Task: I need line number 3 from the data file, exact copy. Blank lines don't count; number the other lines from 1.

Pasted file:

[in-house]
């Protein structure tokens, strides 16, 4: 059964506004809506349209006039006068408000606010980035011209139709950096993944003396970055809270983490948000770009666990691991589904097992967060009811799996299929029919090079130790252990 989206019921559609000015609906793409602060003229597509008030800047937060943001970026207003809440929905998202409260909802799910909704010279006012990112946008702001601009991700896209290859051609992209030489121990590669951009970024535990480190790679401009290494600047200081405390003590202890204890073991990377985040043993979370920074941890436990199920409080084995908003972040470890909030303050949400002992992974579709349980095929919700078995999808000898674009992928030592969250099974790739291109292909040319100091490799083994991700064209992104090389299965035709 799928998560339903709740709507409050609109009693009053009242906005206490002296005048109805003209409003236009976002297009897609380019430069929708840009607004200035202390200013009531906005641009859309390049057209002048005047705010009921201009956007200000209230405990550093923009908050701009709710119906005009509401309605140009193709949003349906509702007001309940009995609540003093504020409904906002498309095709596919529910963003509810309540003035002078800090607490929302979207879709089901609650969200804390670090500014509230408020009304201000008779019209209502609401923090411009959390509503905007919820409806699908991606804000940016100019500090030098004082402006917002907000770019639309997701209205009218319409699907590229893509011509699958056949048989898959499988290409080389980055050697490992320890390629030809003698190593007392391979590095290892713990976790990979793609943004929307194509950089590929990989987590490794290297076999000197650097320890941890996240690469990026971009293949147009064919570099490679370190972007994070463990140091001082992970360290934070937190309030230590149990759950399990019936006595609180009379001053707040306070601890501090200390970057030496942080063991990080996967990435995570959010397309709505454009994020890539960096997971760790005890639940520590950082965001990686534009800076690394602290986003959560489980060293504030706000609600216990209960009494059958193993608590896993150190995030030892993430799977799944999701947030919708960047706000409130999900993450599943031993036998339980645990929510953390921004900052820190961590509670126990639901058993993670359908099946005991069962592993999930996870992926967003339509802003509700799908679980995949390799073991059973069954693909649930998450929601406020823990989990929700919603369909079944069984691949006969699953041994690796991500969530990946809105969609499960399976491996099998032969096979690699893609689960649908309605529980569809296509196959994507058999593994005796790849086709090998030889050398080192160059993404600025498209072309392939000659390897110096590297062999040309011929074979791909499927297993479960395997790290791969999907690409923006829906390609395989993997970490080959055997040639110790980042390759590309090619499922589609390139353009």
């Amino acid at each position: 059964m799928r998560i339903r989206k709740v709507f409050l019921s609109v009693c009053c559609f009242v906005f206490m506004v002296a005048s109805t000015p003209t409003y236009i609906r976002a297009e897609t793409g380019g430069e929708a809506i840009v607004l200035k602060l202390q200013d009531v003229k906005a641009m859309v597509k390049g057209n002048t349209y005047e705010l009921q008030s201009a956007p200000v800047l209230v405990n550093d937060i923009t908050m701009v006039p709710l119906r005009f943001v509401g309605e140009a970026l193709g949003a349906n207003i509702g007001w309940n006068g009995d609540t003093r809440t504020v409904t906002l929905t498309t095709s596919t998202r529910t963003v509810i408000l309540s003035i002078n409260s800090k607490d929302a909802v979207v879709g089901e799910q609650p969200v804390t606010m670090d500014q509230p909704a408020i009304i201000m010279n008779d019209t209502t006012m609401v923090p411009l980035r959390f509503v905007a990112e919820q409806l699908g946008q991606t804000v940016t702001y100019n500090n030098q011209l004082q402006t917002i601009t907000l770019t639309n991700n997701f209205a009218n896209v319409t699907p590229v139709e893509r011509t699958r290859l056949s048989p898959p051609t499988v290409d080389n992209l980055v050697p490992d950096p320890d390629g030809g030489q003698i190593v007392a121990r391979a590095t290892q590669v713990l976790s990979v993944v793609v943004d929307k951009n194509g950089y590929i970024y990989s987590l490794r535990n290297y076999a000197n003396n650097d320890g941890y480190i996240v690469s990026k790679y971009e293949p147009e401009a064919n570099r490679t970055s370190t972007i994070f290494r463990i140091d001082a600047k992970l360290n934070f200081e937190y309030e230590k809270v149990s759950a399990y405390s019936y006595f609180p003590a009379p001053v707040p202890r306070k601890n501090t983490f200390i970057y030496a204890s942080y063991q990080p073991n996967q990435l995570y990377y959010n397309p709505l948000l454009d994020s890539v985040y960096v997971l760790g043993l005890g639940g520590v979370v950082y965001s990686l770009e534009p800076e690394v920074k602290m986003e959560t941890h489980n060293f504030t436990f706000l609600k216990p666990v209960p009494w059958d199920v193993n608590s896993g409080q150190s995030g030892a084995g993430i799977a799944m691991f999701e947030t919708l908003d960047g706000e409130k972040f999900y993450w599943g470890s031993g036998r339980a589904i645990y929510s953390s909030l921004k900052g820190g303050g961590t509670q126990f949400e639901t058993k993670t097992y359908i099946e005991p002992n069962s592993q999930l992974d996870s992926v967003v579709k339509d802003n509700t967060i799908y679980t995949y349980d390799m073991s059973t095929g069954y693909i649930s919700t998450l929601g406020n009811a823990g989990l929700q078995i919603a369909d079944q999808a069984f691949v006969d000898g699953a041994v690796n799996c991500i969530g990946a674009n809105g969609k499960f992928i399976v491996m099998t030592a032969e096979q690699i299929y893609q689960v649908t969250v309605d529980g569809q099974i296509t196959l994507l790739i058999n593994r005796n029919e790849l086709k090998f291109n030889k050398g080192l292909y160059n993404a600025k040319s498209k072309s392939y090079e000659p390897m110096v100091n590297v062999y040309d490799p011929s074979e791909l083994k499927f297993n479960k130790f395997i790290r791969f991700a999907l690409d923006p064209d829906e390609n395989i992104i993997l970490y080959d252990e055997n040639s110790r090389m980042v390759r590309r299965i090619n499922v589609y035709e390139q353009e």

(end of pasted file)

């Amino acid at each position: 059964m799928r998560i339903r989206k709740v709507f409050l019921s609109v009693c009053c559609f009242v906005f206490m506004v002296a005048s109805t000015p003209t409003y236009i609906r976002a297009e897609t793409g380019g430069e929708a809506i840009v607004l200035k602060l202390q200013d009531v003229k906005a641009m859309v597509k390049g057209n002048t349209y005047e705010l009921q008030s201009a956007p200000v800047l209230v405990n550093d937060i923009t908050m701009v006039p709710l119906r005009f943001v509401g309605e140009a970026l193709g949003a349906n207003i509702g007001w309940n006068g009995d609540t003093r809440t504020v409904t906002l929905t498309t095709s596919t998202r529910t963003v509810i408000l309540s003035i002078n409260s800090k607490d929302a909802v979207v879709g089901e799910q609650p969200v804390t606010m670090d500014q509230p909704a408020i009304i201000m010279n008779d019209t209502t006012m609401v923090p411009l980035r959390f509503v905007a990112e919820q409806l699908g946008q991606t804000v940016t702001y100019n500090n030098q011209l004082q402006t917002i601009t907000l770019t639309n991700n997701f209205a009218n896209v319409t699907p590229v139709e893509r011509t699958r290859l056949s048989p898959p051609t499988v290409d080389n992209l980055v050697p490992d950096p320890d390629g030809g030489q003698i190593v007392a121990r391979a590095t290892q590669v713990l976790s990979v993944v793609v943004d929307k951009n194509g950089y590929i970024y990989s987590l490794r535990n290297y076999a000197n003396n650097d320890g941890y480190i996240v690469s990026k790679y971009e293949p147009e401009a064919n570099r490679t970055s370190t972007i994070f290494r463990i140091d001082a600047k992970l360290n934070f200081e937190y309030e230590k809270v149990s759950a399990y405390s019936y006595f609180p003590a009379p001053v707040p202890r306070k601890n501090t983490f200390i970057y030496a204890s942080y063991q990080p073991n996967q990435l995570y990377y959010n397309p709505l948000l454009d994020s890539v985040y960096v997971l760790g043993l005890g639940g520590v979370v950082y965001s990686l770009e534009p800076e690394v920074k602290m986003e959560t941890h489980n060293f504030t436990f706000l609600k216990p666990v209960p009494w059958d199920v193993n608590s896993g409080q150190s995030g030892a084995g993430i799977a799944m691991f999701e947030t919708l908003d960047g706000e409130k972040f999900y993450w599943g470890s031993g036998r339980a589904i645990y929510s953390s909030l921004k900052g820190g303050g961590t509670q126990f949400e639901t058993k993670t097992y359908i099946e005991p002992n069962s592993q999930l992974d996870s992926v967003v579709k339509d802003n509700t967060i799908y679980t995949y349980d390799m073991s059973t095929g069954y693909i649930s919700t998450l929601g406020n009811a823990g989990l929700q078995i919603a369909d079944q999808a069984f691949v006969d000898g699953a041994v690796n799996c991500i969530g990946a674009n809105g969609k499960f992928i399976v491996m099998t030592a032969e096979q690699i299929y893609q689960v649908t969250v309605d529980g569809q099974i296509t196959l994507l790739i058999n593994r005796n029919e790849l086709k090998f291109n030889k050398g080192l292909y160059n993404a600025k040319s498209k072309s392939y090079e000659p390897m110096v100091n590297v062999y040309d490799p011929s074979e791909l083994k499927f297993n479960k130790f395997i790290r791969f991700a999907l690409d923006p064209d829906e390609n395989i992104i993997l970490y080959d252990e055997n040639s110790r090389m980042v390759r590309r299965i090619n499922v589609y035709e390139q353009e």